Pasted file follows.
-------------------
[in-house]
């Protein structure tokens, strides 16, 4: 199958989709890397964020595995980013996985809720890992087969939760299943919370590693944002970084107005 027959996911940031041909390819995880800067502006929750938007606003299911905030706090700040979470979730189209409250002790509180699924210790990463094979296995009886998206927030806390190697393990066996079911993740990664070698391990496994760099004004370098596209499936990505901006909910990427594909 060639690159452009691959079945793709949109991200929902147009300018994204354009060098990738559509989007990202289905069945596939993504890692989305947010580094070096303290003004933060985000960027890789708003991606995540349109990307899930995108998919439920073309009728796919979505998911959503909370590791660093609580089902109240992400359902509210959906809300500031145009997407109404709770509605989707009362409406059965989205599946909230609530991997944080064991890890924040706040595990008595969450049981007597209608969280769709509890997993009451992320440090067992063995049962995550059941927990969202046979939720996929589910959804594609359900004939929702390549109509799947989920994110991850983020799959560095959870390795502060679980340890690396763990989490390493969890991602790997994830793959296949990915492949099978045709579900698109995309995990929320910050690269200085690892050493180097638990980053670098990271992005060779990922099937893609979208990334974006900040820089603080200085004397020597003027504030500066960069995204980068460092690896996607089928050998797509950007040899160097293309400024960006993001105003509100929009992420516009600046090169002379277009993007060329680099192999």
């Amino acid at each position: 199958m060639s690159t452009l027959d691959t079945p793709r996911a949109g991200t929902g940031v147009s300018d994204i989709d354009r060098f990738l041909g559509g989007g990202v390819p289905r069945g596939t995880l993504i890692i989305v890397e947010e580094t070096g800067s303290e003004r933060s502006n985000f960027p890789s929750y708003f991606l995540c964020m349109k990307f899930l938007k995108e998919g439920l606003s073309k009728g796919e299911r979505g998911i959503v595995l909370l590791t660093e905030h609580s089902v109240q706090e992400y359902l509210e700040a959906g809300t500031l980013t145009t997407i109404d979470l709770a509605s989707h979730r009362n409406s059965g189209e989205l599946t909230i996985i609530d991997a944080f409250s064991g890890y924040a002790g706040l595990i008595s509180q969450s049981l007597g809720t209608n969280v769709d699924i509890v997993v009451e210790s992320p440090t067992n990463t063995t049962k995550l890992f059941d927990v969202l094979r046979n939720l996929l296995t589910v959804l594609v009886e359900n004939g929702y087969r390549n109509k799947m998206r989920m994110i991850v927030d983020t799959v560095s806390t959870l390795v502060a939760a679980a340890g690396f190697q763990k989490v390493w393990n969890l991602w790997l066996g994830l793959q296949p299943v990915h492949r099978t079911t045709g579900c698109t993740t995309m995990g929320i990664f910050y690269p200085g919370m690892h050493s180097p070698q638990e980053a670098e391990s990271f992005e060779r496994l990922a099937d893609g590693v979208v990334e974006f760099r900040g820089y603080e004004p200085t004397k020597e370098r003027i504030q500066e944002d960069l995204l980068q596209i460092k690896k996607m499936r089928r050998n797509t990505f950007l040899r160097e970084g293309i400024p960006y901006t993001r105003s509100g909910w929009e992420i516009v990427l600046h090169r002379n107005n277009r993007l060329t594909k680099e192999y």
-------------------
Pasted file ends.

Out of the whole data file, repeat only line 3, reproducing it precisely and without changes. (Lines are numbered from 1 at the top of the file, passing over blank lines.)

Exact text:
């Amino acid at each position: 199958m060639s690159t452009l027959d691959t079945p793709r996911a949109g991200t929902g940031v147009s300018d994204i989709d354009r060098f990738l041909g559509g989007g990202v390819p289905r069945g596939t995880l993504i890692i989305v890397e947010e580094t070096g800067s303290e003004r933060s502006n985000f960027p890789s929750y708003f991606l995540c964020m349109k990307f899930l938007k995108e998919g439920l606003s073309k009728g796919e299911r979505g998911i959503v595995l909370l590791t660093e905030h609580s089902v109240q706090e992400y359902l509210e700040a959906g809300t500031l980013t145009t997407i109404d979470l709770a509605s989707h979730r009362n409406s059965g189209e989205l599946t909230i996985i609530d991997a944080f409250s064991g890890y924040a002790g706040l595990i008595s509180q969450s049981l007597g809720t209608n969280v769709d699924i509890v997993v009451e210790s992320p440090t067992n990463t063995t049962k995550l890992f059941d927990v969202l094979r046979n939720l996929l296995t589910v959804l594609v009886e359900n004939g929702y087969r390549n109509k799947m998206r989920m994110i991850v927030d983020t799959v560095s806390t959870l390795v502060a939760a679980a340890g690396f190697q763990k989490v390493w393990n969890l991602w790997l066996g994830l793959q296949p299943v990915h492949r099978t079911t045709g579900c698109t993740t995309m995990g929320i990664f910050y690269p200085g919370m690892h050493s180097p070698q638990e980053a670098e391990s990271f992005e060779r496994l990922a099937d893609g590693v979208v990334e974006f760099r900040g820089y603080e004004p200085t004397k020597e370098r003027i504030q500066e944002d960069l995204l980068q596209i460092k690896k996607m499936r089928r050998n797509t990505f950007l040899r160097e970084g293309i400024p960006y901006t993001r105003s509100g909910w929009e992420i516009v990427l600046h090169r002379n107005n277009r993007l060329t594909k680099e192999y």